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Despite U.S. President Donald Trump's criticism of his German counterpart Angela Merkel's performance, a majority of Americans say that they have more confidence in Merkel as a leader than they do in Trump, a new Pew Research survey said on Wednesday.
According to the survey, 56 percent of Americans have more confidence in Merkel, while 46 percent say they have more confidence in Trump.
However, the survey found that there is a sharp partisan divide on the issue, with 64 percent of Democrats trusting Merkel more than Trump while 89 percent of Republicans have more faith in Trump.
The survey was published days before Trump and Merkel were reportedly set to meet on Thursday before the G20 summit in Hamburg, Germany.
Trump and Merkel had a long history of disagreement that was previously focused on the two leaders' view on immigration.
During his campaign and also after winning the presidency, Trump repeatedly blasted Merkel for making a "catastrophic mistake" with her open door policy on refugees, while Merkel did not shy away from criticizing Trump in the wake of his travel ban order that sought to temporarily ban travellers from seven Muslim-majority countries in January.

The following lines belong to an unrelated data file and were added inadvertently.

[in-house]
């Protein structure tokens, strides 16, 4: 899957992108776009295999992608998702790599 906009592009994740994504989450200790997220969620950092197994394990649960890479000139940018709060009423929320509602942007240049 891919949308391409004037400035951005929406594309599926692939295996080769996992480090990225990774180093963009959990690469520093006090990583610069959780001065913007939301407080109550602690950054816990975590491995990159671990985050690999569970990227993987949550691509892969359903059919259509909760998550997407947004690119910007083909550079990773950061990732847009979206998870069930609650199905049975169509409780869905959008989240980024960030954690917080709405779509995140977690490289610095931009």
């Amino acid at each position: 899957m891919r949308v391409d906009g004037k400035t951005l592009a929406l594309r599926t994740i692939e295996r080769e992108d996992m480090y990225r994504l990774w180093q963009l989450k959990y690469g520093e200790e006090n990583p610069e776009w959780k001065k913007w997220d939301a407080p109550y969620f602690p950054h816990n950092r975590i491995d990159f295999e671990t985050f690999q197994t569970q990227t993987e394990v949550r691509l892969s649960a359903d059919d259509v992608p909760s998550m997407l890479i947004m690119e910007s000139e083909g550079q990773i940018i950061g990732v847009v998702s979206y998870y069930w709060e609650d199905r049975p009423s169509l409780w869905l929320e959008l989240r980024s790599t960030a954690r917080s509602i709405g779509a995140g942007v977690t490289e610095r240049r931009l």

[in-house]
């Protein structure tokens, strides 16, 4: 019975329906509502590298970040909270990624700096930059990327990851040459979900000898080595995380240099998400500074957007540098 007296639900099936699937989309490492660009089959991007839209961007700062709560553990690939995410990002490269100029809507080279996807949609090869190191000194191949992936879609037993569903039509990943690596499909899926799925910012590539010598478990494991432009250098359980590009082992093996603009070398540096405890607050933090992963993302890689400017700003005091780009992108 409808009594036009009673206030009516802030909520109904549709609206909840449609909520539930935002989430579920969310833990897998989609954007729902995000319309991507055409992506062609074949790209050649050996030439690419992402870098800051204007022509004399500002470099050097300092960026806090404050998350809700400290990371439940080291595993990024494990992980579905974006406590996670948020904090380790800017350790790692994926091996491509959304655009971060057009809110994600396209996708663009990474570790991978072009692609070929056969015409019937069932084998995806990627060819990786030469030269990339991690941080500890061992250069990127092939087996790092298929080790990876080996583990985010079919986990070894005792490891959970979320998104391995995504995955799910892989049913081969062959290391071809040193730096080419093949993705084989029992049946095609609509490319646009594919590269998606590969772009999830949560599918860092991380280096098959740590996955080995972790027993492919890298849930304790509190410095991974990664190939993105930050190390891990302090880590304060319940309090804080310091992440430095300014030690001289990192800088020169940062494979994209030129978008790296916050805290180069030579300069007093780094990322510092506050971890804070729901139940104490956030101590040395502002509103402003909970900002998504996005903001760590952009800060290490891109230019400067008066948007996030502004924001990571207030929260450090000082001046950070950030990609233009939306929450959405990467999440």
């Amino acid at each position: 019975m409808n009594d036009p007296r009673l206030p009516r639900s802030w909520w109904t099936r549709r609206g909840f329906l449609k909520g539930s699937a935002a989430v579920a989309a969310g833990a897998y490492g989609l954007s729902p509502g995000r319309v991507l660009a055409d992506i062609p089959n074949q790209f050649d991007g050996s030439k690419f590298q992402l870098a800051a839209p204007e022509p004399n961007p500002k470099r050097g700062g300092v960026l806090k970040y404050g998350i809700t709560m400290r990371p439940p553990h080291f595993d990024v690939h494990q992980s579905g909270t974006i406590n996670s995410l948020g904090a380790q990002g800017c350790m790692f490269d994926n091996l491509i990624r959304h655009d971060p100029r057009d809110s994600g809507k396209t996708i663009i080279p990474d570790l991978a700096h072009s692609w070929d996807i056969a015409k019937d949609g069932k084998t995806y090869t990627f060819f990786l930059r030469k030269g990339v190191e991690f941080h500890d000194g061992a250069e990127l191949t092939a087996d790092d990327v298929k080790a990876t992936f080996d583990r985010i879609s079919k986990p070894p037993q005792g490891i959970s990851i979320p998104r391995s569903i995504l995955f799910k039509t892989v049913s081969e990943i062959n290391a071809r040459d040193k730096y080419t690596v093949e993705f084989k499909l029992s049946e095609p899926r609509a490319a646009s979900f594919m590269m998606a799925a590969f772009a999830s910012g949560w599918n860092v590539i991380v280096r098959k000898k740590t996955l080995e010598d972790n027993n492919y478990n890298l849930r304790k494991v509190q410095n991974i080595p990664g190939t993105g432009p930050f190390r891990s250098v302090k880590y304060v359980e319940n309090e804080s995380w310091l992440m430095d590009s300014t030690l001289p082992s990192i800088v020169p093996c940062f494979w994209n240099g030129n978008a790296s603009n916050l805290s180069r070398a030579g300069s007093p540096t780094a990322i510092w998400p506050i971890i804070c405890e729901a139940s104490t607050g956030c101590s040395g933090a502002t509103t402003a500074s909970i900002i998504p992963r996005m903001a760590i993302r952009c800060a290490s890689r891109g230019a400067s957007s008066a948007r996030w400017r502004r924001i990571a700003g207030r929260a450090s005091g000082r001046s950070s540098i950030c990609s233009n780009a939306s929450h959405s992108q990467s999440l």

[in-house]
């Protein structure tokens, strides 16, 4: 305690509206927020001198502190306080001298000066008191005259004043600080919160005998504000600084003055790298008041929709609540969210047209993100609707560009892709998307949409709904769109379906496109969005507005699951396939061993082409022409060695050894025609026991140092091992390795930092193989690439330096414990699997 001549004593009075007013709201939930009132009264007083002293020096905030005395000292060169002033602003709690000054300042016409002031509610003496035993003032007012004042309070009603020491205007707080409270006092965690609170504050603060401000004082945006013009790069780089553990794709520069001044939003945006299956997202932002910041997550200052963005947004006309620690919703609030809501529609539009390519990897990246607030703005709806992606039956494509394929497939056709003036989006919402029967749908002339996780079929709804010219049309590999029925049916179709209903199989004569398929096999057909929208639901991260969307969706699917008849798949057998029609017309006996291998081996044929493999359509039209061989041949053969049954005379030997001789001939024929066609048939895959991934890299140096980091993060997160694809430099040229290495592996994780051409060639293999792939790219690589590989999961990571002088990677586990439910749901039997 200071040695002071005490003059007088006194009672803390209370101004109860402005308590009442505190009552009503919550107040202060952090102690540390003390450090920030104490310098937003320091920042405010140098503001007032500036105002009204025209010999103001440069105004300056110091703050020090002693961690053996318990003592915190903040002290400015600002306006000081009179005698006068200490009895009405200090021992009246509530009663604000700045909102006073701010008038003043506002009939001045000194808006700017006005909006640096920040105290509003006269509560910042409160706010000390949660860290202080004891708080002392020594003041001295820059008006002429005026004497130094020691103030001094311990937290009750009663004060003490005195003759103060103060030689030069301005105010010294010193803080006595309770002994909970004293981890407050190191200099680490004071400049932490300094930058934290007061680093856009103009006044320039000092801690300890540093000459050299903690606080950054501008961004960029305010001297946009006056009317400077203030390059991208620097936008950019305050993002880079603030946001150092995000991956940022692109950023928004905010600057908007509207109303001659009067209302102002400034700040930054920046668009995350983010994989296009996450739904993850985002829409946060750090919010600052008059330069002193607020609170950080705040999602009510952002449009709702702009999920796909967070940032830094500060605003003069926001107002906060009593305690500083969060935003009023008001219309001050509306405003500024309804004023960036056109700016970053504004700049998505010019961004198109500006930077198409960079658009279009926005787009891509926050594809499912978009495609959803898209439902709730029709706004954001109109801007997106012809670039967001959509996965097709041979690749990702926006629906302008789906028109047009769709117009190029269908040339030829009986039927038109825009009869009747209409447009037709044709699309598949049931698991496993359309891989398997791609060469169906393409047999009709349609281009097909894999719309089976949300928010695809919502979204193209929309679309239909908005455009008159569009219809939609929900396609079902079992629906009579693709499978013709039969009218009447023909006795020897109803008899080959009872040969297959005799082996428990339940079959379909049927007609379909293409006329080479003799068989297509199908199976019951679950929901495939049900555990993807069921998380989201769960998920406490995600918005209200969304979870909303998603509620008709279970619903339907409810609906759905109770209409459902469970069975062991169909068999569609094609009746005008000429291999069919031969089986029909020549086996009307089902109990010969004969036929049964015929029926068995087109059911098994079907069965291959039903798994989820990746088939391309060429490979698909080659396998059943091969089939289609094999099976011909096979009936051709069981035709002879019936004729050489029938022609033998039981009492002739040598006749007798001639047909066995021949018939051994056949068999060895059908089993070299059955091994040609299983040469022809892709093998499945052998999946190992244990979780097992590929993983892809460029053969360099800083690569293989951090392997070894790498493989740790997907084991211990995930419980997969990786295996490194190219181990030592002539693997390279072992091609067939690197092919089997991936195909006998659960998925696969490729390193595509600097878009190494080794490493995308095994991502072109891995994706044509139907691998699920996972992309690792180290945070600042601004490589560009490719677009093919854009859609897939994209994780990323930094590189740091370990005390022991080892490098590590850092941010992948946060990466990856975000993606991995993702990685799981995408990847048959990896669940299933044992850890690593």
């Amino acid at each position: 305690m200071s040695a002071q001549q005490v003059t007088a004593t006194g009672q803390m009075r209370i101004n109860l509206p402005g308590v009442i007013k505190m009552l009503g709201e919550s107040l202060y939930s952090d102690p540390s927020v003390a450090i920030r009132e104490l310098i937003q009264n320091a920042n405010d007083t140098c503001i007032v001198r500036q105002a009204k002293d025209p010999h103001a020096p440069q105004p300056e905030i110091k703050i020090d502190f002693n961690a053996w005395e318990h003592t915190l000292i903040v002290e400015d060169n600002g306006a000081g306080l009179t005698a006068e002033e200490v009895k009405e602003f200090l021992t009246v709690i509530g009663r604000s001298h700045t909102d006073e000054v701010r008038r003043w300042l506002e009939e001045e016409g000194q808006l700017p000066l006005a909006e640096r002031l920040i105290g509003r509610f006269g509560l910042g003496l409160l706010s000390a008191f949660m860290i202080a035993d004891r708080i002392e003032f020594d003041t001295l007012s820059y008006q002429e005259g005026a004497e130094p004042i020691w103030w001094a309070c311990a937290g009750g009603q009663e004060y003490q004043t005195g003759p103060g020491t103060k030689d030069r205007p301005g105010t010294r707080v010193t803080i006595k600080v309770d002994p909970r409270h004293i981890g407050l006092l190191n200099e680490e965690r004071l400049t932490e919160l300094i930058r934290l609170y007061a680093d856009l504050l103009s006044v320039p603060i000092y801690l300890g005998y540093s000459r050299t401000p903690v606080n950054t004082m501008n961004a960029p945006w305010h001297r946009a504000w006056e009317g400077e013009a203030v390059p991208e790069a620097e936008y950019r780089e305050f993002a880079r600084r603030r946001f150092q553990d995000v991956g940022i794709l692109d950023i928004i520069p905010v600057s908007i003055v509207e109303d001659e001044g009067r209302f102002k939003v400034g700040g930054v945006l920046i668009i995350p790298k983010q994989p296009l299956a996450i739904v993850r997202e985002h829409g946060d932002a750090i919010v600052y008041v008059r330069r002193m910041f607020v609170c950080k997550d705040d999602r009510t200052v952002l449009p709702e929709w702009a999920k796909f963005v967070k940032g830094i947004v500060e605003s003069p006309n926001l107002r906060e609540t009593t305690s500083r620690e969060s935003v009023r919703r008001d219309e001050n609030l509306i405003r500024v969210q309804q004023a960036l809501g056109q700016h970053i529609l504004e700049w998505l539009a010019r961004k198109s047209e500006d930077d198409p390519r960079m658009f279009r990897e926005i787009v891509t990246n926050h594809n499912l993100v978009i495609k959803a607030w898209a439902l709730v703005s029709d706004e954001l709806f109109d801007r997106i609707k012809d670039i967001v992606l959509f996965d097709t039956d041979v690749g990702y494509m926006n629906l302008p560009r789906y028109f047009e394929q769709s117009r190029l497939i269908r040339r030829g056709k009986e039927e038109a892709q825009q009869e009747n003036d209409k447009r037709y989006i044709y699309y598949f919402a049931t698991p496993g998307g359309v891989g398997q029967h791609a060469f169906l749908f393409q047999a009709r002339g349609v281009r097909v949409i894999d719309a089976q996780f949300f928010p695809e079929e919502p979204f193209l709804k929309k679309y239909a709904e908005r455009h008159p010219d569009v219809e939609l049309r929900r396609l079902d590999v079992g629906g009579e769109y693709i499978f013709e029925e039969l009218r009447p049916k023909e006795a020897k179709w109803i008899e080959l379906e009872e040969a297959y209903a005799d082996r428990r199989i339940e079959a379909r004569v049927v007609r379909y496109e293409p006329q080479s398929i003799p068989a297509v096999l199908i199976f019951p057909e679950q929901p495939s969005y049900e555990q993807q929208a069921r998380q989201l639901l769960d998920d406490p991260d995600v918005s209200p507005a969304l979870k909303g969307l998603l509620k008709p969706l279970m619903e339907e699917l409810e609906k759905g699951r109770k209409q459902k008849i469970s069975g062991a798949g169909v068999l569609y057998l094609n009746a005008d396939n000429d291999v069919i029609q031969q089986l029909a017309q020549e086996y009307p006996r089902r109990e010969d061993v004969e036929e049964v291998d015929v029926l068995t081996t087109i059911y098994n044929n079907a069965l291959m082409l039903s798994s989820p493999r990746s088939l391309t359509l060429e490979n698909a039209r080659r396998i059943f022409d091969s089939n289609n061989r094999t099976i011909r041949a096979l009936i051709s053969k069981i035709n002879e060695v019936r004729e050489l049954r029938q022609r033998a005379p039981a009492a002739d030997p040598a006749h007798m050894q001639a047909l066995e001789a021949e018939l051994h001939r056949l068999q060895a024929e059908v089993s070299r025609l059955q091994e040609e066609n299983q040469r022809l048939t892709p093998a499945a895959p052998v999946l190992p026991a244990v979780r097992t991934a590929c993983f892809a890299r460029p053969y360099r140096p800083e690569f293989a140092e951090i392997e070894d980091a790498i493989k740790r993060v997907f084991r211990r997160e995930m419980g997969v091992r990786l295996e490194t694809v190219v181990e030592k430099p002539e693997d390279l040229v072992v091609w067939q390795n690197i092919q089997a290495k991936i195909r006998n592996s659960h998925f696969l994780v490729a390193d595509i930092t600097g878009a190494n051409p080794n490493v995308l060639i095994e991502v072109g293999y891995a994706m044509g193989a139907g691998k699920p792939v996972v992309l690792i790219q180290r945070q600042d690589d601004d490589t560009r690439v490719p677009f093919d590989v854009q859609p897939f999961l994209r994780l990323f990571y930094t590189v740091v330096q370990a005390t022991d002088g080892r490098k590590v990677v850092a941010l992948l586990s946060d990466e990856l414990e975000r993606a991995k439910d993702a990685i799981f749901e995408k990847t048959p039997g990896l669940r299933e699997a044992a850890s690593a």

A fter Trump announced his decision to pull the United States out of the landmark Paris Agreement last month, Merkel became one of the most vocal critics of Trump's abandonment of the climate treaty.
"We will and must take on this existential challenge," said Merkel in an address before German parliament on Thursday. "We cannot and will not wait until every last person in the world can be convinced of climate change by scientific evidence."